If only you were smart enough to understand that you're stupid
Posted by aogFriday, 13 February 2004 at 10:31 TrackBack Ping URL

Over at Critical Mass is a discussion about the quote from the Duke philosophy chair about intelligence and conservatism:

“We try to hire the best, smartest people available,” Brandon said of his philosophy hires. “If, as John Stuart Mill said, stupid people are generally conservative, then there are lots of conservatives we will never hire.”

“Mill’s analysis may go some way towards explaining the power of the Republican party in our society and the relative scarcity of Republicans in academia. Players in the NBA tend to be taller than average. There is a good reason for this. Members of academia tend to be a bit smarter than average. There is a good reason for this too.”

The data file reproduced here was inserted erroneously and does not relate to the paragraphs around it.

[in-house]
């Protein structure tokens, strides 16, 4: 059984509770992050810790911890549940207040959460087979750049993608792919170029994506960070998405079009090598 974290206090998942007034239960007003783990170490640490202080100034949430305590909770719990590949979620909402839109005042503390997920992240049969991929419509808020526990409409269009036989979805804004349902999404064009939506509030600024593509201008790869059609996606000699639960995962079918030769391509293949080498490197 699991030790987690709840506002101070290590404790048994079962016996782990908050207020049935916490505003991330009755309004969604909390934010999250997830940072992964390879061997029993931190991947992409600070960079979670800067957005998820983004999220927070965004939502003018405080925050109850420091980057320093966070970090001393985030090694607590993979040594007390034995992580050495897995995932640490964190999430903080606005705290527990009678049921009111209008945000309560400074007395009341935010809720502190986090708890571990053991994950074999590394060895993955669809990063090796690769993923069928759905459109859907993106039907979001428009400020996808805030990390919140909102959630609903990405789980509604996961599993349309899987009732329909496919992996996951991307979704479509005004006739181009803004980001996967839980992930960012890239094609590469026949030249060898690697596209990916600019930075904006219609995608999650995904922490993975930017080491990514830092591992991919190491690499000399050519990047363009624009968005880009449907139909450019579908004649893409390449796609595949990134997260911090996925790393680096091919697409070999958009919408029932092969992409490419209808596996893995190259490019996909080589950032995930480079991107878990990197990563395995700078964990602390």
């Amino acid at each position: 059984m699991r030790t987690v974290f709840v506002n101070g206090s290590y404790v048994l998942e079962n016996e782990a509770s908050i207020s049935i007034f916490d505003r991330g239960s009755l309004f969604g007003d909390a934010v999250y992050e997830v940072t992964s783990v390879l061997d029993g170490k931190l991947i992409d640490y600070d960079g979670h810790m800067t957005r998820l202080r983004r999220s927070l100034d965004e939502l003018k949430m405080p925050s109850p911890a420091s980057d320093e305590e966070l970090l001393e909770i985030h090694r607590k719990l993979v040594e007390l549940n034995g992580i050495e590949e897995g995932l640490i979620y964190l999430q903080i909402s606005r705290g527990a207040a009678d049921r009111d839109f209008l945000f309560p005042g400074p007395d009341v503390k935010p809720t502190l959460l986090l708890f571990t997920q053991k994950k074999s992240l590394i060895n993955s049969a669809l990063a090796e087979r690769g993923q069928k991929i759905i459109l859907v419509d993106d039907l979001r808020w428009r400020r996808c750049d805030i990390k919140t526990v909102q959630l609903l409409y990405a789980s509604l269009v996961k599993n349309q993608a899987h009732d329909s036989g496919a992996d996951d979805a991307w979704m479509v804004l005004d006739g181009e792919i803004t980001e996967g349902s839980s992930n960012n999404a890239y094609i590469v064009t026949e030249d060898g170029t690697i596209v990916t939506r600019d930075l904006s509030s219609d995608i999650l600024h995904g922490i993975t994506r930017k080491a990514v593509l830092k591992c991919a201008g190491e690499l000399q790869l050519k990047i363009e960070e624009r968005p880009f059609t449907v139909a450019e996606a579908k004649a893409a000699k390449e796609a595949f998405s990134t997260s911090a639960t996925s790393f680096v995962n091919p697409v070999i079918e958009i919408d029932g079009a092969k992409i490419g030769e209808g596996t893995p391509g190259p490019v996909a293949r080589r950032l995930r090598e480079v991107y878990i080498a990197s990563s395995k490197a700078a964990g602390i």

Others have commented on the fact that Mill himself noted that “stupid people tend to be conservative” is not the same as “conservative people tend to be stupid”, or that “conservative” meant something quite different to Mill.

But what I haven’t seen noted is that Brandon is also effectively claimimg that the general public is stupid as well. Brandon notes that Mills’ (misinterpreted) statement “may go some way towards explaining the power of the Republican party in our society”. Now why would that be? The most plausible reason I can think of would be the presumption that most people are stupid, therefore the public at large tends to be conservative and therefore in general agreement with the Republican party.

Alternatively, though, Brandon could have meant that intellectuals are incapable of dealing with the world outside of academia. But how likely do you think it is that he’d admit that fact?